Philip’s father, Sidney Quarles, pretends that he is writing a long history, but he has not progressed much beyond the purchase of office equipment. His wife, Rachel, assumes the burden of managing their affairs and patiently endures Sidney’s whims and mild flirtations. Now it is apparently someone in London, for Sidney makes frequent trips to the British Museum to gather material for his history. The young woman appears one day at the Quarleses’ country house and in loud and furious tones informs Sidney that she is pregnant. When Rachel appears, Sidney quietly leaves the room. Rachel settles the affair quietly.

Marjorie continues to arouse Walter’s pity and cause him to regret his association with Lucy Tantamount, particularly because Lucy is not much interested in Walter. She becomes tired of London and leaves for Paris. When Elinor and Philip return from abroad, they find their son faring well under the care of his governess and his grandmother. John Bidlake learns that he is dying of cancer and returns to his wife’s home. He has become a cantankerous patient and treats little Philip alternately with kindness and harshness.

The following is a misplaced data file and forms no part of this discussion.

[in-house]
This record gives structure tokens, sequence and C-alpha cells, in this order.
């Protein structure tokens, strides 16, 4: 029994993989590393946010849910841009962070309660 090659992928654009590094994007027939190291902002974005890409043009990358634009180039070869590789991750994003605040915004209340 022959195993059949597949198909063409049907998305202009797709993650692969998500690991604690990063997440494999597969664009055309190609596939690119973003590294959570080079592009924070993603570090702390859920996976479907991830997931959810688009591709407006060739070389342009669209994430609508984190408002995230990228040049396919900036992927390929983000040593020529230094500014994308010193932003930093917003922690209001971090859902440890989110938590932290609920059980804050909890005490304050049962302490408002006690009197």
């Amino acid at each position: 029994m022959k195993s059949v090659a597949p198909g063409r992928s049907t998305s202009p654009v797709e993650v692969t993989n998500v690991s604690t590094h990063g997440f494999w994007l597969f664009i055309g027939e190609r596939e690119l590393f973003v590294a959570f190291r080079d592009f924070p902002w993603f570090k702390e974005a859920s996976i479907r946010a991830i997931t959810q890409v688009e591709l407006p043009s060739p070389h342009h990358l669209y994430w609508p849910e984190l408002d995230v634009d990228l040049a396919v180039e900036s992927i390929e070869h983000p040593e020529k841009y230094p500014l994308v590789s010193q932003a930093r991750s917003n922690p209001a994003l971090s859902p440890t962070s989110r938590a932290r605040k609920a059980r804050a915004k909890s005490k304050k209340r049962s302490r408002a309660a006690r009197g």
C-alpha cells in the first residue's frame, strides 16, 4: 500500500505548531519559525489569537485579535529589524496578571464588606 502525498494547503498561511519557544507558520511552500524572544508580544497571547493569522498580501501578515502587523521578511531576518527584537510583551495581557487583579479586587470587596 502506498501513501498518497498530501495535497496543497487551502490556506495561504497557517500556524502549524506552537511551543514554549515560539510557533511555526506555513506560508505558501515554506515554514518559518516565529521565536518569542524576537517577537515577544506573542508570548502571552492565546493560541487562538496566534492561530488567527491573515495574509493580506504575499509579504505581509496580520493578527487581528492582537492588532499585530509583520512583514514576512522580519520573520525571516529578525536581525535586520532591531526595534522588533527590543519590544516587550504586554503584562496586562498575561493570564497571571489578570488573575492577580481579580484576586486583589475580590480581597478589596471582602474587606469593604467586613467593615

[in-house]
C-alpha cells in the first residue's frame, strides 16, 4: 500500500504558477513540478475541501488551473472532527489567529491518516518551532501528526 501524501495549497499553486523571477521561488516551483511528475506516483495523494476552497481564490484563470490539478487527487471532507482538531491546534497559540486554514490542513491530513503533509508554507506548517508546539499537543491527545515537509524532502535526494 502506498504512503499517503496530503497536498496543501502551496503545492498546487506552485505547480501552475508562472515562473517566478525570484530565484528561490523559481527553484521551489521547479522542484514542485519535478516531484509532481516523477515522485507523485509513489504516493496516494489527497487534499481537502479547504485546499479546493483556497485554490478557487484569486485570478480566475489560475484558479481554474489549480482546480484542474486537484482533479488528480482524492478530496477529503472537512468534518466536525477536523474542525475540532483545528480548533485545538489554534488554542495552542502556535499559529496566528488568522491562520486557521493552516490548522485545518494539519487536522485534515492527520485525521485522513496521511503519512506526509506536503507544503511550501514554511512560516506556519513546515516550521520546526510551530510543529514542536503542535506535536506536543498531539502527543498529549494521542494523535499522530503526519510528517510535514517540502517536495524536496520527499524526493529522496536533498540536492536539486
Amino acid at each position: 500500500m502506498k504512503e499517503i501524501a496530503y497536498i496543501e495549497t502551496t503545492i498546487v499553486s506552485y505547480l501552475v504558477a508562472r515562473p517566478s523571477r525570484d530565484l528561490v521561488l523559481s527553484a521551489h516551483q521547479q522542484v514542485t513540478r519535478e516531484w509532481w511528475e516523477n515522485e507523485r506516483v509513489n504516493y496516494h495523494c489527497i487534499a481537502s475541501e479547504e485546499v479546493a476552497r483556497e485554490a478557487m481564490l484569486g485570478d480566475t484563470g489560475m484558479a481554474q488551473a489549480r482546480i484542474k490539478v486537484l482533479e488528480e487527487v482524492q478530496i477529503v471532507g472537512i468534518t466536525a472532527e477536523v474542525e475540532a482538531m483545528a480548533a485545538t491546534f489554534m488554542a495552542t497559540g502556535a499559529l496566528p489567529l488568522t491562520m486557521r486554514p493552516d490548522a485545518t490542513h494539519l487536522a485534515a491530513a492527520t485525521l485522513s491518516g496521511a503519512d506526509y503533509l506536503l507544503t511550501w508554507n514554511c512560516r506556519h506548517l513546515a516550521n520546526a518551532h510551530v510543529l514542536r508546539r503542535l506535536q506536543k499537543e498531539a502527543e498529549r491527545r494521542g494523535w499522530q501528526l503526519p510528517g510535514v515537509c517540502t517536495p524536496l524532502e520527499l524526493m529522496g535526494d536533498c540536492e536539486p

Since Lucy is in Paris, Philip is able to persuade Walter to take Marjorie to the Quarles home in the country in the hope that this will lead to some sort of reconciliation. Rachel Quarles begins to like Marjorie, and the pregnant woman becomes more cheerful in the new environment. Shortly after she and Walter arrive at the Quarles estate, Walter receives a letter from Lucy in Paris, telling him that she has found a new lover who seduced her in a shabby Parisian studio. With her newly acquired contentment, Marjorie feels sympathy for Walter, who is crestfallen at Lucy’s rejection.